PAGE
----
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The Indomitable Investor: Why a Few Succeed in the Stock Market When Everyone Else Fails by Steven M. Sears

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Performance Is Relative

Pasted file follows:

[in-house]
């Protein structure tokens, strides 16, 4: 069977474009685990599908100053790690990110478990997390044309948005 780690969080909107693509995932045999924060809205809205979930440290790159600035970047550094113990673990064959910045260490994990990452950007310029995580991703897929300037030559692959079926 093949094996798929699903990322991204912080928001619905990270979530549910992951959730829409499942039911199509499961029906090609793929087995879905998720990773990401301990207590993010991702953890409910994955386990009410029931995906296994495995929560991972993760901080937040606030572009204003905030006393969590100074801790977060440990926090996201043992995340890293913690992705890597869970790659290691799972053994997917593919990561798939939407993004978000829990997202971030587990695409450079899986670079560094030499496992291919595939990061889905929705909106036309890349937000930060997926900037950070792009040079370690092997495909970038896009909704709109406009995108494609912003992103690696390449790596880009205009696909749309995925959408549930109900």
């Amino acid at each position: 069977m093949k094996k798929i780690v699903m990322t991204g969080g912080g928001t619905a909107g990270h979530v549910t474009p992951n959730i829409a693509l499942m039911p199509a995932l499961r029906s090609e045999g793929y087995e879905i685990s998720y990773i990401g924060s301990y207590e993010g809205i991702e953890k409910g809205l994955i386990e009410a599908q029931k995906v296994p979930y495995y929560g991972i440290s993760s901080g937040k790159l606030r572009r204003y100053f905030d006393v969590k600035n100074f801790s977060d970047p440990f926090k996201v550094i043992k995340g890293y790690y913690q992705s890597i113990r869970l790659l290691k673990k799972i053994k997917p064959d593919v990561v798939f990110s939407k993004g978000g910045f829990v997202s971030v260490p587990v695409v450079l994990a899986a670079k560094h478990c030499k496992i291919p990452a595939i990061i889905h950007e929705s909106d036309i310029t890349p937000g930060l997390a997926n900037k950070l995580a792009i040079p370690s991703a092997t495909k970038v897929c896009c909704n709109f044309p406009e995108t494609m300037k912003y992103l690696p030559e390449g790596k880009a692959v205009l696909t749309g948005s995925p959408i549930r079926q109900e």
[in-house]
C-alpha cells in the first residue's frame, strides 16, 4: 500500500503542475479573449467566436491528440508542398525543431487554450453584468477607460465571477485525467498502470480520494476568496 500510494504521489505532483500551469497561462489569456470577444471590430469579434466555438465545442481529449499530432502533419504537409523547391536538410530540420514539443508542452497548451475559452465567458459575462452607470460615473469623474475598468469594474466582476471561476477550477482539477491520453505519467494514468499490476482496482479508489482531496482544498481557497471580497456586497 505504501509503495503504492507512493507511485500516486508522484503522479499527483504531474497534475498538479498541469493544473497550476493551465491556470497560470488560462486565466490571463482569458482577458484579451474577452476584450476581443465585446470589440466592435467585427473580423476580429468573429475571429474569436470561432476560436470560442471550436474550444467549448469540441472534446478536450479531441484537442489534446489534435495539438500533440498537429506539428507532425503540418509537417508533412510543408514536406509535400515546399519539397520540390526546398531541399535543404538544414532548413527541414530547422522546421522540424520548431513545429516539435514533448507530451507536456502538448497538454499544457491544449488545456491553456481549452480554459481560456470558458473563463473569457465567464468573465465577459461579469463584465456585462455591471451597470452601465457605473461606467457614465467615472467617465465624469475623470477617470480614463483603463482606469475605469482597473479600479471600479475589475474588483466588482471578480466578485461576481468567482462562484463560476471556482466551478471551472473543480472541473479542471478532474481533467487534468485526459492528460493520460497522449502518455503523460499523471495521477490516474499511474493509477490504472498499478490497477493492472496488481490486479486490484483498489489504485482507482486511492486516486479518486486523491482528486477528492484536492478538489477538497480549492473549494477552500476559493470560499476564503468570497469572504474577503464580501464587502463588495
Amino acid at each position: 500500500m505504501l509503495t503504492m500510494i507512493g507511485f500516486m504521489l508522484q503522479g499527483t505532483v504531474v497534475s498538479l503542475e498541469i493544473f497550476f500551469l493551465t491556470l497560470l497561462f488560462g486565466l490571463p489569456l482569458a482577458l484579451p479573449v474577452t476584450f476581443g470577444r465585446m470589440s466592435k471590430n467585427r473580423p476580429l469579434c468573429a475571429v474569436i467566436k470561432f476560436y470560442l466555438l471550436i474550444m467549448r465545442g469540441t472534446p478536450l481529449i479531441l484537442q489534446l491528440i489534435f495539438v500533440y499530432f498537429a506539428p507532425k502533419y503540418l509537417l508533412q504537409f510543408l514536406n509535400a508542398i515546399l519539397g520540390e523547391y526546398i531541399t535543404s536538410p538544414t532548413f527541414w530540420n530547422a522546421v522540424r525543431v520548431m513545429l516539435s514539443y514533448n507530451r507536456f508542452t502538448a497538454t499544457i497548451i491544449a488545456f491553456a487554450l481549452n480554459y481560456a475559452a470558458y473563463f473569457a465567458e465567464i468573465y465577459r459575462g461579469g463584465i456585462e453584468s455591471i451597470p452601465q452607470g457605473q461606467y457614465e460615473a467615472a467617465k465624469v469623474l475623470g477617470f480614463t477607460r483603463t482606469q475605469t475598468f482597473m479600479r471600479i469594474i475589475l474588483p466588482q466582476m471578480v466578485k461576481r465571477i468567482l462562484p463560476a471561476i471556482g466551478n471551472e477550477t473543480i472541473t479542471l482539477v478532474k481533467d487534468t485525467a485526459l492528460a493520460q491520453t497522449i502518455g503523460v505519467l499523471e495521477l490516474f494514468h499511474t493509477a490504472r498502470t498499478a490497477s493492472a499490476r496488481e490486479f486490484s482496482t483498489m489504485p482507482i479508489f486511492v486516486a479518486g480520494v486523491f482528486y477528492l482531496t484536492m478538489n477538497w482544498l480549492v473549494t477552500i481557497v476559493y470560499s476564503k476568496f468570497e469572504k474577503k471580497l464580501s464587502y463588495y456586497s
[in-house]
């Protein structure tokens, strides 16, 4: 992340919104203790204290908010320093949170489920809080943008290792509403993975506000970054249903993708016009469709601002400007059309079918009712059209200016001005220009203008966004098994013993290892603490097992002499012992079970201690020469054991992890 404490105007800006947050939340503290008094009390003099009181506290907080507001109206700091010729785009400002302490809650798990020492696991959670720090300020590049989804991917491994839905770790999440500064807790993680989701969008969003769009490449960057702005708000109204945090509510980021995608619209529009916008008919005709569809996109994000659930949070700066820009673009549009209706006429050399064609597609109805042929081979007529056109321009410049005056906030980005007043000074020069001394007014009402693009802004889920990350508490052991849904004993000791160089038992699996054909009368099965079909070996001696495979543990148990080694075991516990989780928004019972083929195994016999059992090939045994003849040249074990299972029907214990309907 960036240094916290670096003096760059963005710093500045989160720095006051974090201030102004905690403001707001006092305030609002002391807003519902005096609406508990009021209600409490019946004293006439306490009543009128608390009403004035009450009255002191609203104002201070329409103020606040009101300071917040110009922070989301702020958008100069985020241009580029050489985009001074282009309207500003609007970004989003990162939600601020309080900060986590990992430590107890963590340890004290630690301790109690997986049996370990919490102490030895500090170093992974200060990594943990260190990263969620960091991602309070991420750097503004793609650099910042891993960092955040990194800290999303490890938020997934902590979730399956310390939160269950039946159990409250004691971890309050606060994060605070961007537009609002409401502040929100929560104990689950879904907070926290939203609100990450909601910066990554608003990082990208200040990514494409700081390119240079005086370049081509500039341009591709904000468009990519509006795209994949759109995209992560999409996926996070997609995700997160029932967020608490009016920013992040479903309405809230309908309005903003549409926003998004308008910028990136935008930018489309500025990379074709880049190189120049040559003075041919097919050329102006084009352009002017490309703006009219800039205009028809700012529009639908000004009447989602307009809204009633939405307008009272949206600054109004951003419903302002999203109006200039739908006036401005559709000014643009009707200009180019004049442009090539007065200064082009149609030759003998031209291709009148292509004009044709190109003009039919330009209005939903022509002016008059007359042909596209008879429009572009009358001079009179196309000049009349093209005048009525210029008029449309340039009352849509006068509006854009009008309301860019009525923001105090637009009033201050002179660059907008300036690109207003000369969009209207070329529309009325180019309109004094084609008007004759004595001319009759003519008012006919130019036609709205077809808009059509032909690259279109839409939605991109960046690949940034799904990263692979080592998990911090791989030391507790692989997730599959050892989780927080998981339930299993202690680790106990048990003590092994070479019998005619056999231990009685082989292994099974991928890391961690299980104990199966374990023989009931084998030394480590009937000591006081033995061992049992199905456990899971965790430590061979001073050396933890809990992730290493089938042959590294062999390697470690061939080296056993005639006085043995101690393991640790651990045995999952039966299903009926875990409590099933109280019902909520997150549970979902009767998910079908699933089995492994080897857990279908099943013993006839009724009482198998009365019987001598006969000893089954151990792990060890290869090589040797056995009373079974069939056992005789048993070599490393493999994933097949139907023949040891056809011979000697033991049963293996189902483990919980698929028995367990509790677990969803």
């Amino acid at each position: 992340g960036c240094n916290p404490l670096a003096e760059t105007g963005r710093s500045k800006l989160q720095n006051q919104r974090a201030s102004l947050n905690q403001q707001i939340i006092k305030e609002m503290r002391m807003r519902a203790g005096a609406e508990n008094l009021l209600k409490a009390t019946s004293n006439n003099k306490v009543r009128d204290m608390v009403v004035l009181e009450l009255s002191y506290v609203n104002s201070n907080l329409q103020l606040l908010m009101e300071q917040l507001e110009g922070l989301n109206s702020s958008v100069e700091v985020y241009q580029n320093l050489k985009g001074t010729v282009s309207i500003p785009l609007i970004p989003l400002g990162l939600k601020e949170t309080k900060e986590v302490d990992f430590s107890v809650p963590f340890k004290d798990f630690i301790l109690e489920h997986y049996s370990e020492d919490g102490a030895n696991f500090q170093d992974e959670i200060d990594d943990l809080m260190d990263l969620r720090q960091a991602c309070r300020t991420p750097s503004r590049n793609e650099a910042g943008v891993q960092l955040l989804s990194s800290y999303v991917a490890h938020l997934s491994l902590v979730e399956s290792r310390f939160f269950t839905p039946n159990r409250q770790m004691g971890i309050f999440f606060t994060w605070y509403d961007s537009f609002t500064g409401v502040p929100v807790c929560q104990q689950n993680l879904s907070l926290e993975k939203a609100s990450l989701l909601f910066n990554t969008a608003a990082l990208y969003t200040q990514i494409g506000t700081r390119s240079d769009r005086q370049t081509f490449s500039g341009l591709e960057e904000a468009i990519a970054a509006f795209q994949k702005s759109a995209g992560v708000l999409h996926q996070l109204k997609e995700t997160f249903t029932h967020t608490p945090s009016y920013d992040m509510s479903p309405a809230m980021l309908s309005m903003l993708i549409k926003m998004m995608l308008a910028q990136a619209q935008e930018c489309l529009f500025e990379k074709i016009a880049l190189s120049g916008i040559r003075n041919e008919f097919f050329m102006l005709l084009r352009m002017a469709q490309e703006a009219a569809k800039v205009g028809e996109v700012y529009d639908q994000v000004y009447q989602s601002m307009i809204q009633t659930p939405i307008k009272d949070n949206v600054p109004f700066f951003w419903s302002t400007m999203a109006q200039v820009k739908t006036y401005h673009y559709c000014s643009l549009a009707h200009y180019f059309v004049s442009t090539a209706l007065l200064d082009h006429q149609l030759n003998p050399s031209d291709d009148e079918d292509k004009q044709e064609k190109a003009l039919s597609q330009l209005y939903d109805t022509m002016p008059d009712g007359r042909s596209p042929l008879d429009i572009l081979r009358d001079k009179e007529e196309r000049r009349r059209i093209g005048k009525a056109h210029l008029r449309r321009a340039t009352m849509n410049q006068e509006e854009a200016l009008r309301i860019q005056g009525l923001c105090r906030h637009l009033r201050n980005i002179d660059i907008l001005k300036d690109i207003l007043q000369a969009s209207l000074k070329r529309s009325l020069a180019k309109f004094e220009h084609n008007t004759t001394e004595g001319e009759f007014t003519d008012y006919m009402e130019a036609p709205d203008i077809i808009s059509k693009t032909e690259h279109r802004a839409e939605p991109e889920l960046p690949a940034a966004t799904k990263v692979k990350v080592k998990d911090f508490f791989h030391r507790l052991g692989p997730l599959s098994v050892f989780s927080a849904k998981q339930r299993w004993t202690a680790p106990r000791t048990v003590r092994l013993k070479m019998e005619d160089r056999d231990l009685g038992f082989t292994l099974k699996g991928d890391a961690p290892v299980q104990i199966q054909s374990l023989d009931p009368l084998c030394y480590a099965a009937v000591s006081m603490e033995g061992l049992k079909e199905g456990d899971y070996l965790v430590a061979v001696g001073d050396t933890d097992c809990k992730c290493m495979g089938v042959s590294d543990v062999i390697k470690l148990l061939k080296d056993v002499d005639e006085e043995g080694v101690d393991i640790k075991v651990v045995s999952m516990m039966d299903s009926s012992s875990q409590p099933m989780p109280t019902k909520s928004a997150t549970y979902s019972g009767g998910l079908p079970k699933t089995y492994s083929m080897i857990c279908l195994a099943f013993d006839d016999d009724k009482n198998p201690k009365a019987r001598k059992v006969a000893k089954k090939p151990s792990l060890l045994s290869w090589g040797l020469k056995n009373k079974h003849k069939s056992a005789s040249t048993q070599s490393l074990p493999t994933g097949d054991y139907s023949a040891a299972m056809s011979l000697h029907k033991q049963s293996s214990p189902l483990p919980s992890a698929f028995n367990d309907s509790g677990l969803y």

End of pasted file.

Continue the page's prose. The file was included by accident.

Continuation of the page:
These are facts worth knowing, and doing something about: Most mutual funds fail to outperform their performance benchmarks. The funds may track the Standard & Poor’s 500 Index, or some other benchmark, but they rarely achieve returns that are higher than the benchmark index. Yet, mutual funds charge a complex array of fees that investors must pay even if the fund fails to beat the benchmark. Trying to track mutual fund performance is a task worthy of a lawyer. More than 50 percent of all mutual funds are merged with other funds, or closed, within 10 years after they have been launched, according to data from Morningstar, a mutual-fund analysis firm. Those facts are not frequently discussed. Neither is the immense wealth generated by mutual funds for mutual fund companies. The main beneficiaries of mutual funds are mutual fund companies. Overtime, mutual fund fees cripple, if not destroy, investment returns, but they do wonders for the mutual fund company’s stock price. Consider T. Rowe Price Group, a top mutual fund company. From 1990 to late October 2011, T. Rowe Price’s stock dramatically outperformed the Standard & Poor’s 500 Index and the Dow Jones Industrial Average. The stock gained about 4,000 percent, compared to about a 400 percent gain for the Standard & Poor’s 500 and Dow indexes. Shares of Franklin Resources, another leading mutual fund company, similarly outperformed the Standard & Poor’s 500 and Dow indexes. What accounts for their financial ...

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